Prime Minister Narendra Modi on Friday hailed Sri Lanka’s plantation workers as the “indispensable backbone of Sri Lanka’s thriving tea industry.”
Addressing a huge gathering of upcountry Tamils in Norwood here, the Prime Minister said while the people world over knew of Sri Lankan tea, it was less known that it was the workers’ sweat and toil that made Ceylon Tea the brew of choice for millions.
“You and I have something in common…I have a special association with tea,” Mr. Modi, the first Indian Prime Minister to address the community, said to thunderous applause.
An official source estimated nearly 35,000 people at the grounds that brimmed with men, women and children waving Indian and Sri Lankan flags. Thousands more reportedly did not make it to the venue as the narrow roads on the hills, newly carpeted, were clogged hours ahead of the meeting in which President Maithripala Sirisena and Prime Minister Ranil Wickremesinghe also participated.
Buses were stopped to ease traffic congestion, and thousands walked to the grounds, many of them covering well over 5 km. “I left home at 6 in the morning to get here,” said Kaveri Kandasamy, who came from a neighbouring village.
“Though I was born in in Sri Lanka, I feel strongly for India; my parents were from Tiruchi. I am here to see the Indian Prime Minister and hope his visit will show us some light,” said the 75-year-old, who plucked tea from the age of 11.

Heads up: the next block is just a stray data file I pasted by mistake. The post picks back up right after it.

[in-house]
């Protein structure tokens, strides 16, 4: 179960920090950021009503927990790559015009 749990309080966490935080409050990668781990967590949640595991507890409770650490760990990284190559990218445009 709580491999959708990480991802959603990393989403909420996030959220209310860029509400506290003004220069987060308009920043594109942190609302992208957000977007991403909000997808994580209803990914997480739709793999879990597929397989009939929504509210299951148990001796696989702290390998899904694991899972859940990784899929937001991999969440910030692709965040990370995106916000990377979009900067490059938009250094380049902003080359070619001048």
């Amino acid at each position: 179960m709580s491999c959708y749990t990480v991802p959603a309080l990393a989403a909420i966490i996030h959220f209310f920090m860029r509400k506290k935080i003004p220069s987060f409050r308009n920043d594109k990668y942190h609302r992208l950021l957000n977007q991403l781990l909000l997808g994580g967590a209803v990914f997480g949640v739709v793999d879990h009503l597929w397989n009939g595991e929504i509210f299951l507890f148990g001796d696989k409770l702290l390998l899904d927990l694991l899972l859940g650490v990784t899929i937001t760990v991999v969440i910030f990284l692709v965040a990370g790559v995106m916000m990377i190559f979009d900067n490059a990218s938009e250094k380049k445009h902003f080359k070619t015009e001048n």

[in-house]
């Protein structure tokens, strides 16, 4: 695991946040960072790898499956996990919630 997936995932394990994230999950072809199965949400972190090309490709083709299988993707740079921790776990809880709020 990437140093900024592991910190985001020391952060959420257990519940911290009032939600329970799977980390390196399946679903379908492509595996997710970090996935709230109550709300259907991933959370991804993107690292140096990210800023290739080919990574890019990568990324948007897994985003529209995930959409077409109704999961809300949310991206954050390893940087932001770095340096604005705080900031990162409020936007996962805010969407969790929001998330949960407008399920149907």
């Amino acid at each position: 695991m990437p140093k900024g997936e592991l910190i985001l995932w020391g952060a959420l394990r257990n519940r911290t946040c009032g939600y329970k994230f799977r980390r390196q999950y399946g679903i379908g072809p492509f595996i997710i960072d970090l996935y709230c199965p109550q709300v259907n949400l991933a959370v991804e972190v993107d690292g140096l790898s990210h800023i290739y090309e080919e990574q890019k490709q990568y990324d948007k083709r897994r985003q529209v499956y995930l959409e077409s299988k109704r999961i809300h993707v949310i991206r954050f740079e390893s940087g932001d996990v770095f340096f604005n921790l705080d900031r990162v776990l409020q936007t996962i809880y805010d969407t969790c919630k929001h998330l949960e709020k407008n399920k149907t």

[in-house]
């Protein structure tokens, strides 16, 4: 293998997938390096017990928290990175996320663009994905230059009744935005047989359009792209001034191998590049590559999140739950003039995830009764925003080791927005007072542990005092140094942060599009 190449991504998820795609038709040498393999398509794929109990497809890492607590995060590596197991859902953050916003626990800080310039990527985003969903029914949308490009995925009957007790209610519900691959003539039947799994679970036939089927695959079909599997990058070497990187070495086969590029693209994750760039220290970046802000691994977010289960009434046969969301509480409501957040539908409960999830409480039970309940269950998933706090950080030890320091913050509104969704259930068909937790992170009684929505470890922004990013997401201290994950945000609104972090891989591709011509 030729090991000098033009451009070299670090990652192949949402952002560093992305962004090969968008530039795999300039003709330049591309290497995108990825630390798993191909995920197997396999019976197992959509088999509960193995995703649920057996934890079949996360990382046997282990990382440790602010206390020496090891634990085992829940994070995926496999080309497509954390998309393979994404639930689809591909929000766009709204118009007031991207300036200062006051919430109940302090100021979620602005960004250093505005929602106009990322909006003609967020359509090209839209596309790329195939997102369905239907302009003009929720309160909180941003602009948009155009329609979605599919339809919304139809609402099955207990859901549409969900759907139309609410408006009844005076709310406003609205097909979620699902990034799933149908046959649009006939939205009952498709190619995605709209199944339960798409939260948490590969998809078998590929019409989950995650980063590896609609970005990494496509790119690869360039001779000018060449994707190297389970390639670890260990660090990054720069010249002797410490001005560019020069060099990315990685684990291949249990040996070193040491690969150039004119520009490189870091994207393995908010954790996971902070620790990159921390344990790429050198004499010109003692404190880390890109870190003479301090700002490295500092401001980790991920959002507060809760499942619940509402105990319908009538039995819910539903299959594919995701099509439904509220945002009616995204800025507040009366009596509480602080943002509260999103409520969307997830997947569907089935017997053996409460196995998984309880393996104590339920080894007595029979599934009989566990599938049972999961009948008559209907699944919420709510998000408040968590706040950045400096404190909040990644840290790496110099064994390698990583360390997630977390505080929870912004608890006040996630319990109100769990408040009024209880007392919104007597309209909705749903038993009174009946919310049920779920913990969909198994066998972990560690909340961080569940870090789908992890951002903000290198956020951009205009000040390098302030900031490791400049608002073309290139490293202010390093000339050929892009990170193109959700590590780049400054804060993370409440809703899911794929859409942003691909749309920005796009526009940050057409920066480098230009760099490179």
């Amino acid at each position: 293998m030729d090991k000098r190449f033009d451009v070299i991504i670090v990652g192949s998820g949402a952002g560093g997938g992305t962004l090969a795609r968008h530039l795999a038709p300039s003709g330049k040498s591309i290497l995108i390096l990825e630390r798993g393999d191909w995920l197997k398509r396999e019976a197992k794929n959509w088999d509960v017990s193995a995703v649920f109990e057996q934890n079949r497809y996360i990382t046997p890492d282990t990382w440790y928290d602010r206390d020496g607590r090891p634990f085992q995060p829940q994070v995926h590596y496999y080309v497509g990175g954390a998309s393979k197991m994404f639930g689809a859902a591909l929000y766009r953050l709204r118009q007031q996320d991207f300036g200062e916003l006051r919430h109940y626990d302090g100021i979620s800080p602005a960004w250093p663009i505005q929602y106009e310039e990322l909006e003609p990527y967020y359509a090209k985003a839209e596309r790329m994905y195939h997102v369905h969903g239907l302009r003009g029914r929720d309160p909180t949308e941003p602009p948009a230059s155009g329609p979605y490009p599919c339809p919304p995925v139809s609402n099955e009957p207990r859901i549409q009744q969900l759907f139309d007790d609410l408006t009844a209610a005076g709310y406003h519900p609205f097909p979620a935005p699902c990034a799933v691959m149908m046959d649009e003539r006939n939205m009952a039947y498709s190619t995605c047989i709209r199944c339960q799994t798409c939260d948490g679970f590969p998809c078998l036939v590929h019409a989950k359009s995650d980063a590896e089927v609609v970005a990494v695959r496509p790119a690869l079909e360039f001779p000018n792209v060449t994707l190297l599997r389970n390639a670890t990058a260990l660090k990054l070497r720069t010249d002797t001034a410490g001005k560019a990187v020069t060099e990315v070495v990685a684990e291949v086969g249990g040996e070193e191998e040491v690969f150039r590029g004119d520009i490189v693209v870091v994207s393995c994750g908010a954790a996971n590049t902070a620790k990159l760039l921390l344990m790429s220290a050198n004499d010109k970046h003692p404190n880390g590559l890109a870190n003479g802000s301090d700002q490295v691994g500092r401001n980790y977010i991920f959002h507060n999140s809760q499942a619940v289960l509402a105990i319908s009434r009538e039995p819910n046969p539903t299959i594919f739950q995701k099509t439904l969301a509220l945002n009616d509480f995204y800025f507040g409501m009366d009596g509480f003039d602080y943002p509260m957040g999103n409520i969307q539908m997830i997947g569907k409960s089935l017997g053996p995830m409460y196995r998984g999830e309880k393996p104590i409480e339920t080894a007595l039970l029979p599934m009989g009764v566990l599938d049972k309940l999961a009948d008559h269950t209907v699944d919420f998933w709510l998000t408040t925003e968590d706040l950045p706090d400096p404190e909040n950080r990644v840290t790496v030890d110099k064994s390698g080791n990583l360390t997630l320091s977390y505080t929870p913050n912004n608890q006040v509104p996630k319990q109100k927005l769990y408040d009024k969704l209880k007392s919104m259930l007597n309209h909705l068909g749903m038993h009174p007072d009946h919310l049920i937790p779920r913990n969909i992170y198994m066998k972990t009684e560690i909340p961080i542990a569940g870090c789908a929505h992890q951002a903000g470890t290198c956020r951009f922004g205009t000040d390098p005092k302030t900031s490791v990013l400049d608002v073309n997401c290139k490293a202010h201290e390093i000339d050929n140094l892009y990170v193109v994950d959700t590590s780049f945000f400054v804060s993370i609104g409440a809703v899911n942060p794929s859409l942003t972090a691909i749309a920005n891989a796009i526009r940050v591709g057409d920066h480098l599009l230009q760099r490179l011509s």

Of recent Indian origin
Distinct from the Tamils of Sri Lanka’s north and east, where the island nation’s civil war broke out, ‘upcountry Tamils’ are of recent Indian origin. Almost two centuries ago, the British transported them to the island to work in the plantations. “We will never forget leaders like Saumiyamoorthy Thondaman, who worked hard your upliftment and economic prosperity,” Mr. Modi said, referring to the late iconic leader of the Ceylon Workers’ Congress.
Evoking the ‘Ramayana’, and quoting from ancient Tamil texts, Mr. Modi pointed to shared history and ties. Upcountry Tamils, he said, captured the true spirit of the Kaniyan Pungunranar saying ‘ Yaathum oore, yavarum kelir ’ (Every town is our hometown and all people are our kin) by making Sri Lanka their home.
India, which is currently building 4,000 houses for estate workers, will construct an additional 10,000 homes, Mr. Modi announced. Many upcountry Tamils continue to live in cramped, British-era line rooms and an estimated 1,60,000 families await proper housing. India will also expand its ambulance service in the island to cover all provinces.
Earlier, speaking at the UN Vesak Day celebrations in Colombo PM Modi announced that an Air India direct service connecting Colombo and Varanasi will be launched in August to deepen Buddhist and Hindu ties. Emphasising India’s commitment to Sri Lanka’s economic prosperity, he said that India would continue to invest in the island to enhance development cooperation.